AddHandler cgi-script .cgi
  AddHandler cgi-script .pl
  <Location /cgi-bin>
    Options +ExecCGI
  </Location>
        
<Directory /home/admin/users/username/example.com/public>
  Options -Indexes
  AllowOverride All
  Order allow,deny
  Allow from all
</Directory>

<IfModule mod_jk.c>
  JkMount /app tomcat6
  JkMount /app/* tomcat6
</IfModule>

</VirtualHost>

Now that this is done, you’ve got to enable the site for Apache to know about it.

sudo a2ensite example.com.vhost

Step 8 – Modify Tomcat Configuration
Remove the comment that defines the port just below the AJP Connector

<!-- Define an AJP 1.3 Connector on port 8009 -->
<Connector port="8009" protocol="AJP/1.3" redirectPort="8443" />

Create the link to your site in the host name section towards the bottom of the configurations

 <!-- example.com -->
<Host name="example.com" appBase="/home/admin/users/username/example.com/public/" unpackWARs="true" autoDeploy="true">
  <context path="" docBase="app" debug="0" reloadable="true"/>
  <valve className="org.apache.catalina.valves.AccessLogValve" directory="/home/admin/users/username/example.com/log"  prefix="tomcat_access_" suffix=".log" pattern="common" resolveHosts="false"/>
</Host>

Step 9 – Restart Apache and Tomcat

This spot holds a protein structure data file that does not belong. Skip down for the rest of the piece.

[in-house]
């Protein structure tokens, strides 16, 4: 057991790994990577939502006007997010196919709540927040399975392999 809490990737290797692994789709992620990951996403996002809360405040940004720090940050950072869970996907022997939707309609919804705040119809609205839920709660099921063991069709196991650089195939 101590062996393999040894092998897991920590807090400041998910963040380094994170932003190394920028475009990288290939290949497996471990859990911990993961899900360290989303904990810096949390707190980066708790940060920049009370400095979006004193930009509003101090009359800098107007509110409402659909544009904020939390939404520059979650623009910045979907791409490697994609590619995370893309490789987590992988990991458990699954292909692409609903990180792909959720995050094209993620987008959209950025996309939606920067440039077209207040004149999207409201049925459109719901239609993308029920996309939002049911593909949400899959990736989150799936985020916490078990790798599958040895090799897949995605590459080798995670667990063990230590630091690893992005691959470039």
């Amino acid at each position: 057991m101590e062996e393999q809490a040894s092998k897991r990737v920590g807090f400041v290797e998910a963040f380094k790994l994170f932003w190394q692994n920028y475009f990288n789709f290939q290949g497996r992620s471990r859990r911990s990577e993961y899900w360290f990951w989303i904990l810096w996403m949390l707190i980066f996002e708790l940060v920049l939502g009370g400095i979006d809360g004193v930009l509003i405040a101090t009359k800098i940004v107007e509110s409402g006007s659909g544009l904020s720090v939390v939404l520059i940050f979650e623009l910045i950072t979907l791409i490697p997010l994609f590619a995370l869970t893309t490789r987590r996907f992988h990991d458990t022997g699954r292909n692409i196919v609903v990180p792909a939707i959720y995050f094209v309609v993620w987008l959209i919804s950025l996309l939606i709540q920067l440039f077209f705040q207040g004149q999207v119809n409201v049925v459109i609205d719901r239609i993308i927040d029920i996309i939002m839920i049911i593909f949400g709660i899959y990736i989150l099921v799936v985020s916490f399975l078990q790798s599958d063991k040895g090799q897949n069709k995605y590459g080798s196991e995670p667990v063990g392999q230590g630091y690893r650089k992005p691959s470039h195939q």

This is grand finale of it all. You’ll have to stop Apache, restart Tomcat, startup Apache, and basically hit the ground running.

sudo /etc/init.d/apache2 stop
sudo /etc/init.d/tomcat6 restart
sudo /etc/init.d/apache2 start

Visit your page and test out your application. More than likely, your setup and mine would probably not be the same. Let me know if you’ve got any problems.

2 Comments

  1. Farid Diego Astorga

    Ahmeddirie excellent tutorial, I worked to perfection!
    I think I’ve seen about 8 tutorials before but none succeeded to the operation!
    Share it to the test within the public I think one index.html and I think the app/ with a test.jsp follows

    Hello World

    Hello World
    Today is:

    I want to ask that when I tried http://“example.com” gave me a Forbidden error (without running the ErrorDocument) thus proceeded to create the directory / error and files: 403.html and 404.html. But I still shows the default error and not my custom html. Obviously, when I create my index.html it does not happen because the file Apache is running normally. How I can make my 40x.html custom work?

  2. ahmeddirie

    Hi Farid,

    Thanks. Regarding the error pages, you’ve got to first define the error page in Tomcat. The web.xml file in /WEB-INF directory, add the directives pointing to that page.

    <error-page>
    <error-code>400</error-code>
    <location>/error/400.jsp</location>
    </error-page>
    
    <error-page>
    <error-code>401</error-code>
    <location>/error/401.jsp</location>
    </error-page>
    
    <error-page>
    <error-code>404</error-code>
    <location>/error/404.jsp</location>
    </error-page>
    

    Once you’ve got all the error pages you need defined, you should then add it to the Apache configuration.

    ErrorDocument 400 /error/400.jsp
    ErrorDocument 401 /error/401.jsp
    ErrorDocument 404 /error/404.jsp
    

    Hope that helps.